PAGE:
Campbell went home for dinner before heading to the Cardinals' practice facility to help host Football 101, an event to teach fans about how the Cardinals' operation works and what players do day to day. This year's event had more than 300 people, Campbell said.

"It's fun to just get a feel for the fans," Campbell said. "Everybody was so happy beating Seattle; everybody is so ecstatic.

"It makes you feel good. You work really hard and the cool thing about football is that it brings communities together. You see smiles on people's faces."


When Campbell's alarm went off at 6:15 a.m., he fought the urge to hit snooze. It's the start of a big week, as the Cardinals would play their second straight prime-time game, versus Cincinnati on Sunday night.

He got to the facility around 7:05, with more than enough time for a breakfast of oatmeal, scrambled eggs and chicken sausage. While Campbell and his teammates ate, they talked about their win over Seattle.

Campbell's first meeting was at 7:30, run by Cardinals coach Bruce Arians, who went over the good, bad and ugly from the Seattle win. Then, he went over what Campbell called the "highlights" of the week: what the Cardinals needed to do to beat the Bengals. At meeting's end, Arians handed out game balls. Campbell's defensive line cohort, Frostee Rucker, earned one.

"I was hyped for him," Campbell said.

Ten minutes after the team meeting, Campbell took part in the special-teams meetings. Then he got in a quick stretch and grabbed a couple of bottles of water before the 8:30 meeting. In it, he learns the week's game plan. Defensive line coach Brentson Buckner gives an intense speech on "how we need to dominate and why ... all that good stuff," Campbell said.

"Pretty much gets you hyped up."

Campbell started to learn the Bengals' tendencies, such as when quarterback Andy Dalton likes to pass, on what downs and distances and in which formations. Then, it's time for walk-through and practice.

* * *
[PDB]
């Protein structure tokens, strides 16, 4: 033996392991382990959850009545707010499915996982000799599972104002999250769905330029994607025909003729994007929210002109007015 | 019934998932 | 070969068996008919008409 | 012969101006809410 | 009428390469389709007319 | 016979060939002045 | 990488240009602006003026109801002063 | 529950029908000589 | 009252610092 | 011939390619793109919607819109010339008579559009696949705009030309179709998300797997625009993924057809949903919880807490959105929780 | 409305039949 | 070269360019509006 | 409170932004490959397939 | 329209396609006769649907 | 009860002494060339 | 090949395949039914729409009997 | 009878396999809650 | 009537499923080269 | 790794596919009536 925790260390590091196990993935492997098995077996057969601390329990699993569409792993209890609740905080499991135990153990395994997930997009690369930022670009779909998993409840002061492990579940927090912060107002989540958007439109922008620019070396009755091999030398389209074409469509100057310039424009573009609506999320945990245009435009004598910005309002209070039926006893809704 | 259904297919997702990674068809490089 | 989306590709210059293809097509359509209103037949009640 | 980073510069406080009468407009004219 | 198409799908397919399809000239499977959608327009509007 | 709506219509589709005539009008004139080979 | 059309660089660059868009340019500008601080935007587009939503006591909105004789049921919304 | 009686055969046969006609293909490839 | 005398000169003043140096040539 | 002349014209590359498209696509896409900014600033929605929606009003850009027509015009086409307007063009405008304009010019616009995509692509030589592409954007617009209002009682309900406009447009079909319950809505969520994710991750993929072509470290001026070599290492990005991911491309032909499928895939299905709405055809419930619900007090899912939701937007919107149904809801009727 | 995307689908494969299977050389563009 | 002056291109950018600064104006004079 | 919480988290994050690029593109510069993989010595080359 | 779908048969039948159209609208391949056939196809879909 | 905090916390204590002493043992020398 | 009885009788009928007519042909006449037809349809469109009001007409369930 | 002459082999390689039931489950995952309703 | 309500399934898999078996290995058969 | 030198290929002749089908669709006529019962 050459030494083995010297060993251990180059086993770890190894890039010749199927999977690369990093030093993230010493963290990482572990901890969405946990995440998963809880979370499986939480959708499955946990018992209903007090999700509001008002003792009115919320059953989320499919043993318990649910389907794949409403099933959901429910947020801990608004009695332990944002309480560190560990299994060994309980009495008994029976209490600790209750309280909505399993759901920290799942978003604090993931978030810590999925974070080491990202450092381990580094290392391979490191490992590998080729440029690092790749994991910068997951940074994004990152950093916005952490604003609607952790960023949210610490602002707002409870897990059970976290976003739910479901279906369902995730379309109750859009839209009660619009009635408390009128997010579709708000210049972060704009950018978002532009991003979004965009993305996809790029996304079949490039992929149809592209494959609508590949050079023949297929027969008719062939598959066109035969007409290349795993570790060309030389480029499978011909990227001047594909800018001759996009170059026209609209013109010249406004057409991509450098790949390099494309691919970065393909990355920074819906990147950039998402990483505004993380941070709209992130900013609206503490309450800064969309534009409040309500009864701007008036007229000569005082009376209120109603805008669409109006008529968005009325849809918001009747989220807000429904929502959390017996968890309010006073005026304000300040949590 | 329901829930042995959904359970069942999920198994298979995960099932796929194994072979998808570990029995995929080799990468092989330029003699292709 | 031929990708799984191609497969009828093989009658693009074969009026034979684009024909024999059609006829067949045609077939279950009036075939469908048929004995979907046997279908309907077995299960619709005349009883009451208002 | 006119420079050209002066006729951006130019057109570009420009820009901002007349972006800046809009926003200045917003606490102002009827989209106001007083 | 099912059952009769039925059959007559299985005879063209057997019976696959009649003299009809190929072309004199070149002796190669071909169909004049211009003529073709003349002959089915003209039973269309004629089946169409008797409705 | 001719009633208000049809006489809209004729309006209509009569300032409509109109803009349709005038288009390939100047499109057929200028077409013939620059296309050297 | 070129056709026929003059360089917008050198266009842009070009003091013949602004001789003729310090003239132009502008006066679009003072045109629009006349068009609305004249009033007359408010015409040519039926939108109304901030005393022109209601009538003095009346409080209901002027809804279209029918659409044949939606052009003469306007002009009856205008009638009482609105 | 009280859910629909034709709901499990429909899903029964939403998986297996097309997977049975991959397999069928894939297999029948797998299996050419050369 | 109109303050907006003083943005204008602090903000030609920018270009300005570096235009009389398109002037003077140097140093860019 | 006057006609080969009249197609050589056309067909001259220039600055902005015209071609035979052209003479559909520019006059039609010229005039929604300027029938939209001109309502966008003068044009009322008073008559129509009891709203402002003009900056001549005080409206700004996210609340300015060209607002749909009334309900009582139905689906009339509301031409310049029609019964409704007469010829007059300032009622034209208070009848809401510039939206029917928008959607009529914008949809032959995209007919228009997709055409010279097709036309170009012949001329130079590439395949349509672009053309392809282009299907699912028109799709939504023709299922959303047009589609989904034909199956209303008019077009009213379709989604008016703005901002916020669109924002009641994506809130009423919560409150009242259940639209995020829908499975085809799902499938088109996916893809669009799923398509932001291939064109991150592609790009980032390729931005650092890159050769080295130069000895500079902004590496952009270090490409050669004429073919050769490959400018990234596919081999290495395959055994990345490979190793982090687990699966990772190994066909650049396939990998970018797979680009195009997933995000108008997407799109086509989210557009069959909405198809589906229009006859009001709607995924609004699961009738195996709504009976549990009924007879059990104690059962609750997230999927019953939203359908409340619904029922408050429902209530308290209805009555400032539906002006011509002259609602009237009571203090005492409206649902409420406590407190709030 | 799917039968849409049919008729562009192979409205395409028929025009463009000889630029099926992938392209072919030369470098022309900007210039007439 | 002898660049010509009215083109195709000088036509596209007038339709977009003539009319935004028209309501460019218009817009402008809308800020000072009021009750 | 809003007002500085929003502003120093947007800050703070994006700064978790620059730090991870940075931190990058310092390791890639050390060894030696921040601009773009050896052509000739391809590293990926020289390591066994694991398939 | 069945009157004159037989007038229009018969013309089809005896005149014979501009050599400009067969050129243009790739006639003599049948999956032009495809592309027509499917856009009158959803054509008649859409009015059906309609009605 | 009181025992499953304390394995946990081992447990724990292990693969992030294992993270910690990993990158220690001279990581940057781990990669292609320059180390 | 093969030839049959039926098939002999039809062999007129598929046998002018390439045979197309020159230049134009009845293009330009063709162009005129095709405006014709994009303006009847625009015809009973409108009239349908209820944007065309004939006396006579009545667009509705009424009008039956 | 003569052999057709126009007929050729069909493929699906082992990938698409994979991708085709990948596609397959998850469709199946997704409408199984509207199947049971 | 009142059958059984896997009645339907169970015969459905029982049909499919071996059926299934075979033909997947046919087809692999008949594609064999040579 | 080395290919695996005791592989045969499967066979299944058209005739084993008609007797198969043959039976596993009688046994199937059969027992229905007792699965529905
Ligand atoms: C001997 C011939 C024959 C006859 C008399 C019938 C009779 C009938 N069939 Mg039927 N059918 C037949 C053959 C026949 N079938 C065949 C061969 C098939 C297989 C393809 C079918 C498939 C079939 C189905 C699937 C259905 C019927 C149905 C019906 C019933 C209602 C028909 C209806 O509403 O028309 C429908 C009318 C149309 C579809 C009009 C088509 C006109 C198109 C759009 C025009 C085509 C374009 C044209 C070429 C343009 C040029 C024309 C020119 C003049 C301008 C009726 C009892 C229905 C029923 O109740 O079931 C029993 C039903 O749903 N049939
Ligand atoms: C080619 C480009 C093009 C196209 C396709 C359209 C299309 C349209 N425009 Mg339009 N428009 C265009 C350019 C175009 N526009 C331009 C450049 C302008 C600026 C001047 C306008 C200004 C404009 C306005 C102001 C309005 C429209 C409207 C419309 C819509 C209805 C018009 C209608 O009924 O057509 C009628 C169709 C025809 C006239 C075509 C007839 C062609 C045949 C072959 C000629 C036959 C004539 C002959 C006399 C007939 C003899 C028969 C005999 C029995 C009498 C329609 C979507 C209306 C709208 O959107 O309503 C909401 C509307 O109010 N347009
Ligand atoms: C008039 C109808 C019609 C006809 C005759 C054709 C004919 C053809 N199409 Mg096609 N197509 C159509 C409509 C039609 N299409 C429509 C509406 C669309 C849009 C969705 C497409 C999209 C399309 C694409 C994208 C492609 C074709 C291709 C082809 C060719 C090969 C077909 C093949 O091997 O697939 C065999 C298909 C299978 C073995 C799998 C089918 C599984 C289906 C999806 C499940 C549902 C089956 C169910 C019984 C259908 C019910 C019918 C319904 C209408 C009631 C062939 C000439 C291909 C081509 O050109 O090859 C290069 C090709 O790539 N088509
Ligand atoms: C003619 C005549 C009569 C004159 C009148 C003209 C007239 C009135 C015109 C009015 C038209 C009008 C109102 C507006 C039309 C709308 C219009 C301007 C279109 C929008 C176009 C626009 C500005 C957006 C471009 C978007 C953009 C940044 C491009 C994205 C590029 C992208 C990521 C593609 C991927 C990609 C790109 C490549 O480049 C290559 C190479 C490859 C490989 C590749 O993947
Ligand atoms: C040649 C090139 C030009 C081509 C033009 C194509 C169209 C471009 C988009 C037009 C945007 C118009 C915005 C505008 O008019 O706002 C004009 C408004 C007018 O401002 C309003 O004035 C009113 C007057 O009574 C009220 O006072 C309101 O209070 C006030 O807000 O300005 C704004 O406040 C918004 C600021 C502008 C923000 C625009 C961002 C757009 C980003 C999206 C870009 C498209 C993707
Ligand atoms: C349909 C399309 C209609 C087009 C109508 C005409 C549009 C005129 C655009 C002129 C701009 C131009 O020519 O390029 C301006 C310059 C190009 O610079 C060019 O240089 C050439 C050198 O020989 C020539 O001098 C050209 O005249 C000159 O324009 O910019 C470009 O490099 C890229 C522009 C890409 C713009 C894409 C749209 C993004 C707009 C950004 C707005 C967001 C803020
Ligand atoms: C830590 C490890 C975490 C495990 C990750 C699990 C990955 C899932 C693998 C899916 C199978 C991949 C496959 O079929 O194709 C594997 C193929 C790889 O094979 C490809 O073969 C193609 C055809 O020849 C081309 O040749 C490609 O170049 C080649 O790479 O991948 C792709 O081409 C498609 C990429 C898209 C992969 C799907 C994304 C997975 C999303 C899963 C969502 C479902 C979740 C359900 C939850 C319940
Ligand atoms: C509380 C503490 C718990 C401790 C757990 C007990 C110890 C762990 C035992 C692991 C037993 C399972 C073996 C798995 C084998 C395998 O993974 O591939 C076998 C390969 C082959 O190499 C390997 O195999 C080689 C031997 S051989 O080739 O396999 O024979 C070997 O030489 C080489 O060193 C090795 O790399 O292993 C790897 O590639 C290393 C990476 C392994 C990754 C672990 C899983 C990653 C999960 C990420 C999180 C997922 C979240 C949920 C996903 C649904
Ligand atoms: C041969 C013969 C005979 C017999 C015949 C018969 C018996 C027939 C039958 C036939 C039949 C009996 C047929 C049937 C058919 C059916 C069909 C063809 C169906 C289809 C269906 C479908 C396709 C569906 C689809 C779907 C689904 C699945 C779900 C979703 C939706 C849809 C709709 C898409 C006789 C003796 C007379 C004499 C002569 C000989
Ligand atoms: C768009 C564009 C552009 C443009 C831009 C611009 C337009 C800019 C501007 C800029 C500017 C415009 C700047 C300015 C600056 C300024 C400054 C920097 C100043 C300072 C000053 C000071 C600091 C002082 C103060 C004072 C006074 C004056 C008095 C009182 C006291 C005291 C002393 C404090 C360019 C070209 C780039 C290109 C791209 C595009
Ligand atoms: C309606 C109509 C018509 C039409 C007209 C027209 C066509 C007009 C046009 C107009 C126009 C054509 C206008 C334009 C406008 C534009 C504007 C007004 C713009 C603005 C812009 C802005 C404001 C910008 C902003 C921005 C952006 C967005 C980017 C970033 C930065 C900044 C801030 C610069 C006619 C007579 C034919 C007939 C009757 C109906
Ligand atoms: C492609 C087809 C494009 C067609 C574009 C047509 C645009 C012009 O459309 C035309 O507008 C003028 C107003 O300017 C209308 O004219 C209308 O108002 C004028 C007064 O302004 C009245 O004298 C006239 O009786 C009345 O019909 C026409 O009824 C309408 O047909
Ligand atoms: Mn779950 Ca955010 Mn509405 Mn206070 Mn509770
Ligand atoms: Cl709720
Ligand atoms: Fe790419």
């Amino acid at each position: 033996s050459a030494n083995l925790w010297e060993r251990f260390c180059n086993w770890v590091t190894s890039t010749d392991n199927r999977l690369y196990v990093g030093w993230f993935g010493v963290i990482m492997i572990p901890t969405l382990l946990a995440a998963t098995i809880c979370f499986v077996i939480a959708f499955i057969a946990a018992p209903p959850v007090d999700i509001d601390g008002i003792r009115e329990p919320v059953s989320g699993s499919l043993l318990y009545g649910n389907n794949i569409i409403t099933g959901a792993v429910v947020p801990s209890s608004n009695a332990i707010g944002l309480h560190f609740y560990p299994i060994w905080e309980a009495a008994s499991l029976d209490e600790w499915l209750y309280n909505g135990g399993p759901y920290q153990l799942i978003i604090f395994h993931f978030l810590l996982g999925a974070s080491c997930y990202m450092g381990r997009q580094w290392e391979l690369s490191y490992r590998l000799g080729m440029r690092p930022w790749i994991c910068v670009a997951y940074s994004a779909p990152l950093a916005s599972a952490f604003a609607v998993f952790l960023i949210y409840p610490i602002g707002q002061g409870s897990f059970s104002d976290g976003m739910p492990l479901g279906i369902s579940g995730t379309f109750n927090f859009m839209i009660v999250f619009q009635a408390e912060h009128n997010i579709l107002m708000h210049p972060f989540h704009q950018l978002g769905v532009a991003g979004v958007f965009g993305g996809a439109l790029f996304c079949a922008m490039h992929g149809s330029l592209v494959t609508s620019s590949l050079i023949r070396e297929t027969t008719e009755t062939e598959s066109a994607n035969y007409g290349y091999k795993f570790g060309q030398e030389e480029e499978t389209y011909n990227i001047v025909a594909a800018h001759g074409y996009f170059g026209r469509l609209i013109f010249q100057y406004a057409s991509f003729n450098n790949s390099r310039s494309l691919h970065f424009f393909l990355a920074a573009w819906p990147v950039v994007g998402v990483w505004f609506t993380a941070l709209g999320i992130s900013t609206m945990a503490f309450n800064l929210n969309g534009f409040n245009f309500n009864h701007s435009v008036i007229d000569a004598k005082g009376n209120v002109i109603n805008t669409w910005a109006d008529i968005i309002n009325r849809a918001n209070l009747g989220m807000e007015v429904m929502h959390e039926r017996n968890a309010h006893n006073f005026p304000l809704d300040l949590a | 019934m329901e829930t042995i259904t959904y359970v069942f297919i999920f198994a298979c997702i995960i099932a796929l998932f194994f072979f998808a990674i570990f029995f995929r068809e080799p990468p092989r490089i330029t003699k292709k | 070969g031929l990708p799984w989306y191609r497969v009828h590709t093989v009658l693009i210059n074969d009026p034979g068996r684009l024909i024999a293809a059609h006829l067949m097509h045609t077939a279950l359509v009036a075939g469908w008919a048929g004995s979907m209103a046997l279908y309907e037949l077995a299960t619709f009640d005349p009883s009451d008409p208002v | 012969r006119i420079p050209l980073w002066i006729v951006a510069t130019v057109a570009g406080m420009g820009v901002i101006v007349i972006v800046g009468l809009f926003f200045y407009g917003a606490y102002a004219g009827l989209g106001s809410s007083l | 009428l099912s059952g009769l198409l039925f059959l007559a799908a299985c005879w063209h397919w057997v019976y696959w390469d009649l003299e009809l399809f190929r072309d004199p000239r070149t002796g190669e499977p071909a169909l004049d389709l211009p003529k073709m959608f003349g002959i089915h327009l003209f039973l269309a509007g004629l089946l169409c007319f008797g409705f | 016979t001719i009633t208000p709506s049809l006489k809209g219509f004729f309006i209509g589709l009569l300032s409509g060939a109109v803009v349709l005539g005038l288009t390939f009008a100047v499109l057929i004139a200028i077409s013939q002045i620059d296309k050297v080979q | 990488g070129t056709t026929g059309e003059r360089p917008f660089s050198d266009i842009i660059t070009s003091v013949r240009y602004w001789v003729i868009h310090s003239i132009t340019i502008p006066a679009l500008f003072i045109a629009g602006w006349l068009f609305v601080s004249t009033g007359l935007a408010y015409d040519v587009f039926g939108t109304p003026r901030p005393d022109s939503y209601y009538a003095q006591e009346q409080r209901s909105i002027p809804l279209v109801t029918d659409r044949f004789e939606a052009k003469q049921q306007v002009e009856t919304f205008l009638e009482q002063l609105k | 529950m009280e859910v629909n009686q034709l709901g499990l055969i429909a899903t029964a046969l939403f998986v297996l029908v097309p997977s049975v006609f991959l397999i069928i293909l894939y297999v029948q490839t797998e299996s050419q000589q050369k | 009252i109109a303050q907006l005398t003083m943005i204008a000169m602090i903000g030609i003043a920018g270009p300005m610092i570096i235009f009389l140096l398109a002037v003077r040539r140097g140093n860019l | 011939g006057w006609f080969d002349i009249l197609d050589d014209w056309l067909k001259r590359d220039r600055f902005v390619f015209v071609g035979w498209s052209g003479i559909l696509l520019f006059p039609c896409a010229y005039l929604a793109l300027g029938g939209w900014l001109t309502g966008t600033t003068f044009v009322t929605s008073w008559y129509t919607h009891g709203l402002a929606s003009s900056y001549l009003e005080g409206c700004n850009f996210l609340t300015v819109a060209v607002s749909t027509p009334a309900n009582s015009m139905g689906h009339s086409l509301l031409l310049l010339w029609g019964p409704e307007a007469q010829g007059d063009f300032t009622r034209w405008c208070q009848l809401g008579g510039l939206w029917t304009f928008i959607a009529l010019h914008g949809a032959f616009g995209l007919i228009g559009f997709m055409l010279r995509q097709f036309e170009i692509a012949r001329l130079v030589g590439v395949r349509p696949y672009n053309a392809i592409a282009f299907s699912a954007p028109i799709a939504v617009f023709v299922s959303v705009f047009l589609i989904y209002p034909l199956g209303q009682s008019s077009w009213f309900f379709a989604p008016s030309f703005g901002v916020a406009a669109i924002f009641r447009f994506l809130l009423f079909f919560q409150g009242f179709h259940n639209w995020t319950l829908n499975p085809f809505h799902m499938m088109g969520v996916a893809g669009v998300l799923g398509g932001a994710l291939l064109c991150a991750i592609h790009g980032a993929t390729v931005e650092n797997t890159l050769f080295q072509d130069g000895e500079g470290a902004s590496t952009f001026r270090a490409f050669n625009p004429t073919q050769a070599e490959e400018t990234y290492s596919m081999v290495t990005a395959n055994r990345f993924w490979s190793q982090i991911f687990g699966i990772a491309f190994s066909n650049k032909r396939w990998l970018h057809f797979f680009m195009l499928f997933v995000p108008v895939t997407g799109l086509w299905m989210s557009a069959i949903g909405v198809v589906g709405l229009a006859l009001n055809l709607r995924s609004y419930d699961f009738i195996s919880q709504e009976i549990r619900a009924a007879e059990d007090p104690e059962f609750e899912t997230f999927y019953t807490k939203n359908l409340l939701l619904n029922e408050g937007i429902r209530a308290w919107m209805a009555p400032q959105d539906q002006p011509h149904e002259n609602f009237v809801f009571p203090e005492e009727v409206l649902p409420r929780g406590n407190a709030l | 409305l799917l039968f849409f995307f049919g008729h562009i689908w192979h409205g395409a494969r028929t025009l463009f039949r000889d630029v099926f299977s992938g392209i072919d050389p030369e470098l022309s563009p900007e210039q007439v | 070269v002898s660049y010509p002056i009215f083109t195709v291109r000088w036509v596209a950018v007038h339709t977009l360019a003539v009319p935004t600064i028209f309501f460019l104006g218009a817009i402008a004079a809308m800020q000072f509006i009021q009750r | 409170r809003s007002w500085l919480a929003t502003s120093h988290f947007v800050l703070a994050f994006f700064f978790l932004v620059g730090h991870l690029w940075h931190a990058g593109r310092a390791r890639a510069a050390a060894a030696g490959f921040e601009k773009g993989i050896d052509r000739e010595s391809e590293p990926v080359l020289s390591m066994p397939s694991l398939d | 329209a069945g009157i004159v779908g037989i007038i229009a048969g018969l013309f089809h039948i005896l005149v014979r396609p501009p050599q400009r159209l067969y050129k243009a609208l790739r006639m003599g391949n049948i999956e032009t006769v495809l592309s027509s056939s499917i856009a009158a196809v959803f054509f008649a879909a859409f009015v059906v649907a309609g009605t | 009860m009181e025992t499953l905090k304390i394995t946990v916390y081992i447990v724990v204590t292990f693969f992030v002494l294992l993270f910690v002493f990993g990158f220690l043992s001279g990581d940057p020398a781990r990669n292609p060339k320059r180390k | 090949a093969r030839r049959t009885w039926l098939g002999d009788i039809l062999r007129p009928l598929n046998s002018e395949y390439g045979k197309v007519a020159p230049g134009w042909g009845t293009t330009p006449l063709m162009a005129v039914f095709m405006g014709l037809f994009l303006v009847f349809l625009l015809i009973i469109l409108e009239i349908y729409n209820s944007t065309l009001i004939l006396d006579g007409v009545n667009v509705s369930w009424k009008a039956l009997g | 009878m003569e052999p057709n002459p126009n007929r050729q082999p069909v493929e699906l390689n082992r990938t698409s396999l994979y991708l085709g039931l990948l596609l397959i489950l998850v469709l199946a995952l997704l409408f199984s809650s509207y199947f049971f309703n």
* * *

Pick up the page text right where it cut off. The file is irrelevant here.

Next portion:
"Once you walk-through it and go through all that stuff, you start getting a feel for it," Campbell said. "Then, in practice, you're going to make mistakes. You expect to make mistakes.

"That's when we make our mistakes. That mental error sheet is a lot higher, but we kept it fairly low. Everybody is focused and in tune. There are simply mistakes. All correctable."

Once practice ended, Campbell jumped in the cold tub for 15 minutes.

When he got home, his girlfriend, Rocio, was watching "Power," a show on Starz. And like the rest of America, Campbell has become good at binge-watching shows. They watched three episodes.

Campbell uses his down time, usually in front of the TV, to stay loose. He's constantly stretching and sometimes keeps his feet elevated while watching his favorite shows.

After their binge, Campbell watched the first half of Arizona's loss at Pittsburgh. By 10:30 p.m. he was sleeping.


By midweek, Campbell's routine becomes, well, routine.

His Wednesdays, Thursdays and Fridays are the same every week. Meetings don't start until 8 a.m. on Thursdays, which allowed him an extra 35 minutes of sleep. Even breakfast becomes fairly repetitive. He had oatmeal -- but added apple sauce -- eggs and chicken sausage.

After he finished his special-teams meeting, with 20 minutes until the next meeting, Campbell got on his phone. He didn't text or watch videos. He read as much news as he could find about the Bengals. It's a trick he learned from Buckner. He found out who's practicing -- and who's not -- and what they were working on.

"They might slip up and give you something," Campbell said. "Plus, sometimes you get if coaches want to put emphasis on the running game or all that good stuff, or if the coach says the quarterback needs to play better, he may get more passes on first or second down. You watch the film and get a feel for it."

Over his career, Campbell has learned to watch for specific tendencies. Campbell said Dalton is "kind of sneaky" with his hard count.

"He'll try to lull you to sleep," Campbell said. "He'll quick count you, quick count you and then he'll get up and hard count you."

Campbell headed home after practice for 20 minutes before going to host a radio show at Dan Majerle's sports bar in Chandler, Arizona. The crowd was still buzzing off the Seattle win. Campbell's guest was rookie nose tackle Rodney Gunter, whom Campbell chided for a sub-par "dab" dance. He told the rookie the only way to make up for it was to get a sack against the Bengals.

After signing autographs for 30 minutes after the show, Campbell went home to eat a steak with broccoli and sweet potatoes.

He couldn't resist the temptation. He watched another episode of "Power" before watching some film and going to sleep.


Campbell arrived at the Cardinals' practice facility at 6:45 a.m. He had oatmeal and was lifting by 7 a.m. He did enough upper-body work to break a sweat but with the game two days away, Campbell didn't push it.

After his workout, Campbell continued his breakfast routine: chicken sausage and eggs.

"Same thing every day," he said. "I don't know why, but it's worked out."

The Cardinals had their team meetings Friday morning and got in their final 90-minute practice of the week. Then it was time for their weekly defensive players-only meetings.